Come on, something must have gone wrong?
You’re right, it’s not been just plan sailing since day one and in all honesty, I didn’t know whether to include a section of things I’d found tough to get my head around.
Strangely enough these are day to day activities which I hadn’t ever perceived would be an issue, or were arguably very normal in a pre-lockdown world. I’ve outlined a few of these below, with some context on how I’ve tried to get around them:
- Slack messages can seem more blunt than a conversation in person, especially if you don’t know the individual sending it. I’ve found that sending a message back to the individual asking for them to clarify what they mean, or suggesting a quick video chat, usually gives an opportunity for both parties to come to a middle ground, clears any anxiety that there’s an issue and more importantly puts everyone on the same page.
- Instant messaging is there for quick responses, so we may as well benefit from it to remedy any lingering doubts.
- Silence in a video chat can make you feel uncomfortable, as you don’t follow the natural ebb and flow of a conversation. I think everyone who’s working remotely and using video calls is finding this at the moment. Am I on mute? Is my video on? Is my internet unstable, again? Ways I’ve found to mitigate this are to always know the keyboard shortcut for unmuting on the video call service you’re on, to hard wire your laptop into the router (especially if your partner/ housemates are always on the wifi) and to make sure you’re in an appropriately lit room.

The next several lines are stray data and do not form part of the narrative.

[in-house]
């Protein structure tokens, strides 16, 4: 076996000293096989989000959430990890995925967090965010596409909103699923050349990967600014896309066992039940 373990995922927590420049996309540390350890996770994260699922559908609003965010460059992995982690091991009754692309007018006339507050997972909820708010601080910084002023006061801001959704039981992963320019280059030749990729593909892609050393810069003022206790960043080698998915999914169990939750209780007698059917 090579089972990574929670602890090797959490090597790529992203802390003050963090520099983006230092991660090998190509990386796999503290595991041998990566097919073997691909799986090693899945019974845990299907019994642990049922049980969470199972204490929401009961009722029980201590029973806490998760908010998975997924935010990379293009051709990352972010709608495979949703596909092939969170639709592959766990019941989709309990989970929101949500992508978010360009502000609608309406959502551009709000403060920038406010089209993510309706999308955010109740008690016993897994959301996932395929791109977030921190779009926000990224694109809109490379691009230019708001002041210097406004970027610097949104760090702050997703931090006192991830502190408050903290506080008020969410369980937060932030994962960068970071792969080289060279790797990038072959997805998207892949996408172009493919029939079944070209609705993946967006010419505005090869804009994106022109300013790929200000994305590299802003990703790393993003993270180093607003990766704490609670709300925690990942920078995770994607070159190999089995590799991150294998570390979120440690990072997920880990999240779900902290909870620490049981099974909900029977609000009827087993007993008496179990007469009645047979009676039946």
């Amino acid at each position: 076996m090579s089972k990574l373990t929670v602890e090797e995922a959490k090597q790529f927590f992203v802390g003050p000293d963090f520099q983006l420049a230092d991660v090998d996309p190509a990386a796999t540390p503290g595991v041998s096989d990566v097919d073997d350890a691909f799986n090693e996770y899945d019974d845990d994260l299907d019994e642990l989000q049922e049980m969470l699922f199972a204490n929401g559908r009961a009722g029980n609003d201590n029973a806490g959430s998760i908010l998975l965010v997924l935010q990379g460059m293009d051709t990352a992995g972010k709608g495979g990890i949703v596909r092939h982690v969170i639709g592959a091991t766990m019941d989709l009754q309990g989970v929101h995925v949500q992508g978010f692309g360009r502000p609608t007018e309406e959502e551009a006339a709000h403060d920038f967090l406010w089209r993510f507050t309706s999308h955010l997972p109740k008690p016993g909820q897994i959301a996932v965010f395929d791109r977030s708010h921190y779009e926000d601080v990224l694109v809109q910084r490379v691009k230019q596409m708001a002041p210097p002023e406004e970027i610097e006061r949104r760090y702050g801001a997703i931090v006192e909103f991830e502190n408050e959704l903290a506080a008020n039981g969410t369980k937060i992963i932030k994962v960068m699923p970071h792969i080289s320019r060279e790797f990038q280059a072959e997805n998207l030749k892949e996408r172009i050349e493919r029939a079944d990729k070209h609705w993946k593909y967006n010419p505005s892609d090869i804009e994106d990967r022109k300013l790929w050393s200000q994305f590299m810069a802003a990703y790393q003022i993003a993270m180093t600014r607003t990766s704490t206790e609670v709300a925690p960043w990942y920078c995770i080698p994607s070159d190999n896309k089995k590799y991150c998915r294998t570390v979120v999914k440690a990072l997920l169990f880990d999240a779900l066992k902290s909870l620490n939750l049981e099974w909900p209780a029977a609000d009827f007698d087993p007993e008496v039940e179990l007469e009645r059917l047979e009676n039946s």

- Slack is always on, work is always in your living room (I can see my desk set up from the sanctity of my sofa) and it’s hard to detach from work. I’ve actually got around this by removing all work apps/emails from my phone (read Make Time for more on this) and am now undertaking a commute to and from work — in essence at the start and the end of the day I leave the living room and go for a 30-45 minute walk around my local park in Crystal Palace to have a faux commute home. It breaks up the day for me, allows me to call or voice note with family/friends and provides a degree of separation between work and home life. I’d strongly recommend doing the commute if you’re finding it hard to get away from work.
I’ve been thinking how to finish this for a while, how to summarise nearly three months that have gone past so quickly, been incredibly enjoyable and fun, and even though it’s been remote, has led me to feel very included as part of a wonderful team.
In all honesty I wasn’t sure what to expect from Unibuddy, and so if company culture is the product of a company’s values, expectations and environment, then I really believe Unibuddy’s company culture is exactly the right fit for me, even if being remote lasts a little longer than I’d like it to.
I’m yet to step into the office (I’ve been assured there is actually a physical building with four walls, a ping pong table and coffee machines), and to tell you the truth I’m ok with that for now — although ask me that in a couple of months time and you might get a different answer!
If you’re looking for a new job, we’re still hiring and I would highly recommend that you consider Unibuddy for your next role!
This article was originally published on medium